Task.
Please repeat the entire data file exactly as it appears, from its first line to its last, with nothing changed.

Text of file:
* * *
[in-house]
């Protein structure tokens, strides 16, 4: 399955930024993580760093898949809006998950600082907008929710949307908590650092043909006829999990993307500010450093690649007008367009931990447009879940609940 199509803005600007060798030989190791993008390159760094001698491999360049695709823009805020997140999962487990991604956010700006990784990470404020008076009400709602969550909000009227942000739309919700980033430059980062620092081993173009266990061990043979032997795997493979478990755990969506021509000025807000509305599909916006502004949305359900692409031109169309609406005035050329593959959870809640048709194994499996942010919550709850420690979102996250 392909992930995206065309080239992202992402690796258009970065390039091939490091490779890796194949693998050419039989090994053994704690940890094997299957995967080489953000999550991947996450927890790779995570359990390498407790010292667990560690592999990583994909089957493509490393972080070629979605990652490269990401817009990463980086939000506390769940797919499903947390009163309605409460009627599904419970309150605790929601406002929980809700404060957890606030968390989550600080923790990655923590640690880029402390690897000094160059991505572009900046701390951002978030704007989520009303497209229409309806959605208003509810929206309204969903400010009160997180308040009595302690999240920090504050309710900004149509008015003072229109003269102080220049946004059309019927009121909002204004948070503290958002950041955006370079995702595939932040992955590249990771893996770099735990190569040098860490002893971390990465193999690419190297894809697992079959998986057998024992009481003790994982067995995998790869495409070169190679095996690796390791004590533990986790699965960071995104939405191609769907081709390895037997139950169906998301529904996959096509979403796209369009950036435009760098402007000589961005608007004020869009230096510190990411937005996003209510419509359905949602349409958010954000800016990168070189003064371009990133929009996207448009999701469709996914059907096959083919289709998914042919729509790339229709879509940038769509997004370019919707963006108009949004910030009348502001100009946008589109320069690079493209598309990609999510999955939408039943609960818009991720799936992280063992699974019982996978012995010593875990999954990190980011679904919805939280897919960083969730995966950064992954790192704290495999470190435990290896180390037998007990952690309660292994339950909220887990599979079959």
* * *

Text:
[in-house]
């Protein structure tokens, strides 16, 4: 399955930024993580760093898949809006998950600082907008929710949307908590650092043909006829999990993307500010450093690649007008367009931990447009879940609940 199509803005600007060798030989190791993008390159760094001698491999360049695709823009805020997140999962487990991604956010700006990784990470404020008076009400709602969550909000009227942000739309919700980033430059980062620092081993173009266990061990043979032997795997493979478990755990969506021509000025807000509305599909916006502004949305359900692409031109169309609406005035050329593959959870809640048709194994499996942010919550709850420690979102996250 392909992930995206065309080239992202992402690796258009970065390039091939490091490779890796194949693998050419039989090994053994704690940890094997299957995967080489953000999550991947996450927890790779995570359990390498407790010292667990560690592999990583994909089957493509490393972080070629979605990652490269990401817009990463980086939000506390769940797919499903947390009163309605409460009627599904419970309150605790929601406002929980809700404060957890606030968390989550600080923790990655923590640690880029402390690897000094160059991505572009900046701390951002978030704007989520009303497209229409309806959605208003509810929206309204969903400010009160997180308040009595302690999240920090504050309710900004149509008015003072229109003269102080220049946004059309019927009121909002204004948070503290958002950041955006370079995702595939932040992955590249990771893996770099735990190569040098860490002893971390990465193999690419190297894809697992079959998986057998024992009481003790994982067995995998790869495409070169190679095996690796390791004590533990986790699965960071995104939405191609769907081709390895037997139950169906998301529904996959096509979403796209369009950036435009760098402007000589961005608007004020869009230096510190990411937005996003209510419509359905949602349409958010954000800016990168070189003064371009990133929009996207448009999701469709996914059907096959083919289709998914042919729509790339229709879509940038769509997004370019919707963006108009949004910030009348502001100009946008589109320069690079493209598309990609999510999955939408039943609960818009991720799936992280063992699974019982996978012995010593875990999954990190980011679904919805939280897919960083969730995966950064992954790192704290495999470190435990290896180390037998007990952690309660292994339950909220887990599979079959």